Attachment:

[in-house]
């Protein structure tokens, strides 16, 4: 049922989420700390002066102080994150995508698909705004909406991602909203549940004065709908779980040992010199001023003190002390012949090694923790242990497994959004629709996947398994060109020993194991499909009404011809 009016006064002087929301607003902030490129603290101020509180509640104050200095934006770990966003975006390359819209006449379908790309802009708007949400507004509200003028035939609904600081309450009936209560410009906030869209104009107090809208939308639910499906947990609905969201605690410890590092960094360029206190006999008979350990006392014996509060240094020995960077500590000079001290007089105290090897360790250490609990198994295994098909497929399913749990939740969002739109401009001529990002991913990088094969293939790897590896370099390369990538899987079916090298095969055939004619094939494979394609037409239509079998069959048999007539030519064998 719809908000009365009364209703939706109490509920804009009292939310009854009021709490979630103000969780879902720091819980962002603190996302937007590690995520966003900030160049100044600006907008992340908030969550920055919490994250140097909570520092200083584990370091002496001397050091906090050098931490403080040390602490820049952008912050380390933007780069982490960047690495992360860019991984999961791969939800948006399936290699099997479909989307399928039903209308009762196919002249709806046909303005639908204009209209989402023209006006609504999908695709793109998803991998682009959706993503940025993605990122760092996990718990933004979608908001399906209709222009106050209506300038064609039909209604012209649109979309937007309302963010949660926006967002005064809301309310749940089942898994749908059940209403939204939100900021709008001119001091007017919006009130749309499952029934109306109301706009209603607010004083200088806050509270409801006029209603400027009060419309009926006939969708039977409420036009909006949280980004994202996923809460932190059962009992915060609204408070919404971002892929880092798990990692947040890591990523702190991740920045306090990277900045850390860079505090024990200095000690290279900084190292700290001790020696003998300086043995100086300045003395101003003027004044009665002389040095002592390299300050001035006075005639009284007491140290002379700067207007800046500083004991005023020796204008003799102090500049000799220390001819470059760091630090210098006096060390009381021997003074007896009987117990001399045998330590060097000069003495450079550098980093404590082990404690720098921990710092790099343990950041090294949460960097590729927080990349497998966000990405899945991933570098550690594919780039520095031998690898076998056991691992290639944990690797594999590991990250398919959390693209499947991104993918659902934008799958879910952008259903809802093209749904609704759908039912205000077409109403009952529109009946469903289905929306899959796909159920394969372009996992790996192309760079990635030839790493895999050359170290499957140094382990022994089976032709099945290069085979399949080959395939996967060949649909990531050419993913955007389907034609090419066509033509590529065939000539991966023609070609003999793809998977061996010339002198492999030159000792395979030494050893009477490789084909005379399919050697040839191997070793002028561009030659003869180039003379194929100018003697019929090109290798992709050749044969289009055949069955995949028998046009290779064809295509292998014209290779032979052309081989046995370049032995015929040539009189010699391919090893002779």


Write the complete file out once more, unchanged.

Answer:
[in-house]
């Protein structure tokens, strides 16, 4: 049922989420700390002066102080994150995508698909705004909406991602909203549940004065709908779980040992010199001023003190002390012949090694923790242990497994959004629709996947398994060109020993194991499909009404011809 009016006064002087929301607003902030490129603290101020509180509640104050200095934006770990966003975006390359819209006449379908790309802009708007949400507004509200003028035939609904600081309450009936209560410009906030869209104009107090809208939308639910499906947990609905969201605690410890590092960094360029206190006999008979350990006392014996509060240094020995960077500590000079001290007089105290090897360790250490609990198994295994098909497929399913749990939740969002739109401009001529990002991913990088094969293939790897590896370099390369990538899987079916090298095969055939004619094939494979394609037409239509079998069959048999007539030519064998 719809908000009365009364209703939706109490509920804009009292939310009854009021709490979630103000969780879902720091819980962002603190996302937007590690995520966003900030160049100044600006907008992340908030969550920055919490994250140097909570520092200083584990370091002496001397050091906090050098931490403080040390602490820049952008912050380390933007780069982490960047690495992360860019991984999961791969939800948006399936290699099997479909989307399928039903209308009762196919002249709806046909303005639908204009209209989402023209006006609504999908695709793109998803991998682009959706993503940025993605990122760092996990718990933004979608908001399906209709222009106050209506300038064609039909209604012209649109979309937007309302963010949660926006967002005064809301309310749940089942898994749908059940209403939204939100900021709008001119001091007017919006009130749309499952029934109306109301706009209603607010004083200088806050509270409801006029209603400027009060419309009926006939969708039977409420036009909006949280980004994202996923809460932190059962009992915060609204408070919404971002892929880092798990990692947040890591990523702190991740920045306090990277900045850390860079505090024990200095000690290279900084190292700290001790020696003998300086043995100086300045003395101003003027004044009665002389040095002592390299300050001035006075005639009284007491140290002379700067207007800046500083004991005023020796204008003799102090500049000799220390001819470059760091630090210098006096060390009381021997003074007896009987117990001399045998330590060097000069003495450079550098980093404590082990404690720098921990710092790099343990950041090294949460960097590729927080990349497998966000990405899945991933570098550690594919780039520095031998690898076998056991691992290639944990690797594999590991990250398919959390693209499947991104993918659902934008799958879910952008259903809802093209749904609704759908039912205000077409109403009952529109009946469903289905929306899959796909159920394969372009996992790996192309760079990635030839790493895999050359170290499957140094382990022994089976032709099945290069085979399949080959395939996967060949649909990531050419993913955007389907034609090419066509033509590529065939000539991966023609070609003999793809998977061996010339002198492999030159000792395979030494050893009477490789084909005379399919050697040839191997070793002028561009030659003869180039003379194929100018003697019929090109290798992709050749044969289009055949069955995949028998046009290779064809295509292998014209290779032979052309081989046995370049032995015929040539009189010699391919090893002779």